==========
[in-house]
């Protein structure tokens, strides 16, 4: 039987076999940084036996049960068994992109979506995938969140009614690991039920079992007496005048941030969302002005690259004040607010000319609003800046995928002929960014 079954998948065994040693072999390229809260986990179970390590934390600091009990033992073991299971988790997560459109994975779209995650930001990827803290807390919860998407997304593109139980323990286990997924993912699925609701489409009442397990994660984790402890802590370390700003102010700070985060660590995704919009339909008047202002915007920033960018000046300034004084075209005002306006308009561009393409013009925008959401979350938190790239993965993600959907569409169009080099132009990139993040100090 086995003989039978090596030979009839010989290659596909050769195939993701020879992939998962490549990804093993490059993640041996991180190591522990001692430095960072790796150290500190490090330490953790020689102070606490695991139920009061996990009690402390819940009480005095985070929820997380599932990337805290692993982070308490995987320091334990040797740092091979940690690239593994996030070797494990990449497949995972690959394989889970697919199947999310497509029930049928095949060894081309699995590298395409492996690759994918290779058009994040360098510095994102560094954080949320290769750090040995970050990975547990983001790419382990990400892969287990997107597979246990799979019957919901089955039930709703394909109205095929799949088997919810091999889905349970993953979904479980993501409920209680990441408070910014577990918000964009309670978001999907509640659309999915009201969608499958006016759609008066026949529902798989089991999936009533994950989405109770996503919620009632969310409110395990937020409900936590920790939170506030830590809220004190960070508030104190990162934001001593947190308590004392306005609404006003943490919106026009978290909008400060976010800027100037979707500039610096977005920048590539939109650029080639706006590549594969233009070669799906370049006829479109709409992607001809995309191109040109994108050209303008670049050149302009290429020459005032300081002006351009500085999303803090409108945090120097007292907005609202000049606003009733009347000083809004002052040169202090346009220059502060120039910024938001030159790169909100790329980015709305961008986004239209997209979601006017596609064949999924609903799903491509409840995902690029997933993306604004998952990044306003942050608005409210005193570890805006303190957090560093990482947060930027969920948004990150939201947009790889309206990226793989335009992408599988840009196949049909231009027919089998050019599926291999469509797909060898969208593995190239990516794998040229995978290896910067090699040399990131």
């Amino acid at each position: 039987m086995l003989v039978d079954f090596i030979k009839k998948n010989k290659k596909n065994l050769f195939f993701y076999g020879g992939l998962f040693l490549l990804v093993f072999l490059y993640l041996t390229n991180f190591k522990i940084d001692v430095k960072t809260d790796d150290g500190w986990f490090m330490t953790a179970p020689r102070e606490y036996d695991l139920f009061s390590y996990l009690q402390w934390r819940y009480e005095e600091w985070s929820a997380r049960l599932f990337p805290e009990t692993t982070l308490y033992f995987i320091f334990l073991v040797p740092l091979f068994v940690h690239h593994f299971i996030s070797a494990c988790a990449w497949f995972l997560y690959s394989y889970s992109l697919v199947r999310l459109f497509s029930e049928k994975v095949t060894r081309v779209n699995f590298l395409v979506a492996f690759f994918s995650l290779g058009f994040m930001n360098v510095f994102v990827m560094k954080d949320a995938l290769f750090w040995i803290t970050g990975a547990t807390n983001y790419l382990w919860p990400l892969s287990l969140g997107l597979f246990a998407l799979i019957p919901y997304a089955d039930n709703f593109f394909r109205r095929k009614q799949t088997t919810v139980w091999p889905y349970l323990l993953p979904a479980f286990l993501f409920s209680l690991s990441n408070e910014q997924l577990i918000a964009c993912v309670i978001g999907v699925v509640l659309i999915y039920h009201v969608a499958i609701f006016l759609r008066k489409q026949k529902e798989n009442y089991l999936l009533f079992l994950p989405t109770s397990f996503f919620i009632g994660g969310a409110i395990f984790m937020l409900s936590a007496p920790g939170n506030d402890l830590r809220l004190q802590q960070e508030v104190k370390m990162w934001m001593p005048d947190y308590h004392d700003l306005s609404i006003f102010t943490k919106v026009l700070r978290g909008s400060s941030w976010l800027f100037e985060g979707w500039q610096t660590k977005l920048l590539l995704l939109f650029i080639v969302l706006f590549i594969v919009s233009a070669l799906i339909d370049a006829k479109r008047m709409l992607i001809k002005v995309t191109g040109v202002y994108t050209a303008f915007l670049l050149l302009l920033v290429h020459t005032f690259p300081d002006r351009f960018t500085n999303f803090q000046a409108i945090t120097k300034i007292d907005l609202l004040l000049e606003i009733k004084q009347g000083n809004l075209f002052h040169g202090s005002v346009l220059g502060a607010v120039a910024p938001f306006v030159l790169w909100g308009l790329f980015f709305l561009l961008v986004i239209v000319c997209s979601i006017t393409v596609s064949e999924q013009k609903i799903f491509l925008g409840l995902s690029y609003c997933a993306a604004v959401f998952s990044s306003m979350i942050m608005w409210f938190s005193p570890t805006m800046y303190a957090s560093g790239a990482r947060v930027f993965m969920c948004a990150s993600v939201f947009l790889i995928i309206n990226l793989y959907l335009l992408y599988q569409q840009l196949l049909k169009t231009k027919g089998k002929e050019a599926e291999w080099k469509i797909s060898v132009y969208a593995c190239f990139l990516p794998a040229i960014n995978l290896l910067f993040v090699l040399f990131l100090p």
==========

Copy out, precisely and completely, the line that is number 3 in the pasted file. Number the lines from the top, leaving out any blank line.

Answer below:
């Amino acid at each position: 039987m086995l003989v039978d079954f090596i030979k009839k998948n010989k290659k596909n065994l050769f195939f993701y076999g020879g992939l998962f040693l490549l990804v093993f072999l490059y993640l041996t390229n991180f190591k522990i940084d001692v430095k960072t809260d790796d150290g500190w986990f490090m330490t953790a179970p020689r102070e606490y036996d695991l139920f009061s390590y996990l009690q402390w934390r819940y009480e005095e600091w985070s929820a997380r049960l599932f990337p805290e009990t692993t982070l308490y033992f995987i320091f334990l073991v040797p740092l091979f068994v940690h690239h593994f299971i996030s070797a494990c988790a990449w497949f995972l997560y690959s394989y889970s992109l697919v199947r999310l459109f497509s029930e049928k994975v095949t060894r081309v779209n699995f590298l395409v979506a492996f690759f994918s995650l290779g058009f994040m930001n360098v510095f994102v990827m560094k954080d949320a995938l290769f750090w040995i803290t970050g990975a547990t807390n983001y790419l382990w919860p990400l892969s287990l969140g997107l597979f246990a998407l799979i019957p919901y997304a089955d039930n709703f593109f394909r109205r095929k009614q799949t088997t919810v139980w091999p889905y349970l323990l993953p979904a479980f286990l993501f409920s209680l690991s990441n408070e910014q997924l577990i918000a964009c993912v309670i978001g999907v699925v509640l659309i999915y039920h009201v969608a499958i609701f006016l759609r008066k489409q026949k529902e798989n009442y089991l999936l009533f079992l994950p989405t109770s397990f996503f919620i009632g994660g969310a409110i395990f984790m937020l409900s936590a007496p920790g939170n506030d402890l830590r809220l004190q802590q960070e508030v104190k370390m990162w934001m001593p005048d947190y308590h004392d700003l306005s609404i006003f102010t943490k919106v026009l700070r978290g909008s400060s941030w976010l800027f100037e985060g979707w500039q610096t660590k977005l920048l590539l995704l939109f650029i080639v969302l706006f590549i594969v919009s233009a070669l799906i339909d370049a006829k479109r008047m709409l992607i001809k002005v995309t191109g040109v202002y994108t050209a303008f915007l670049l050149l302009l920033v290429h020459t005032f690259p300081d002006r351009f960018t500085n999303f803090q000046a409108i945090t120097k300034i007292d907005l609202l004040l000049e606003i009733k004084q009347g000083n809004l075209f002052h040169g202090s005002v346009l220059g502060a607010v120039a910024p938001f306006v030159l790169w909100g308009l790329f980015f709305l561009l961008v986004i239209v000319c997209s979601i006017t393409v596609s064949e999924q013009k609903i799903f491509l925008g409840l995902s690029y609003c997933a993306a604004v959401f998952s990044s306003m979350i942050m608005w409210f938190s005193p570890t805006m800046y303190a957090s560093g790239a990482r947060v930027f993965m969920c948004a990150s993600v939201f947009l790889i995928i309206n990226l793989y959907l335009l992408y599988q569409q840009l196949l049909k169009t231009k027919g089998k002929e050019a599926e291999w080099k469509i797909s060898v132009y969208a593995c190239f990139l990516p794998a040229i960014n995978l290896l910067f993040v090699l040399f990131l100090p």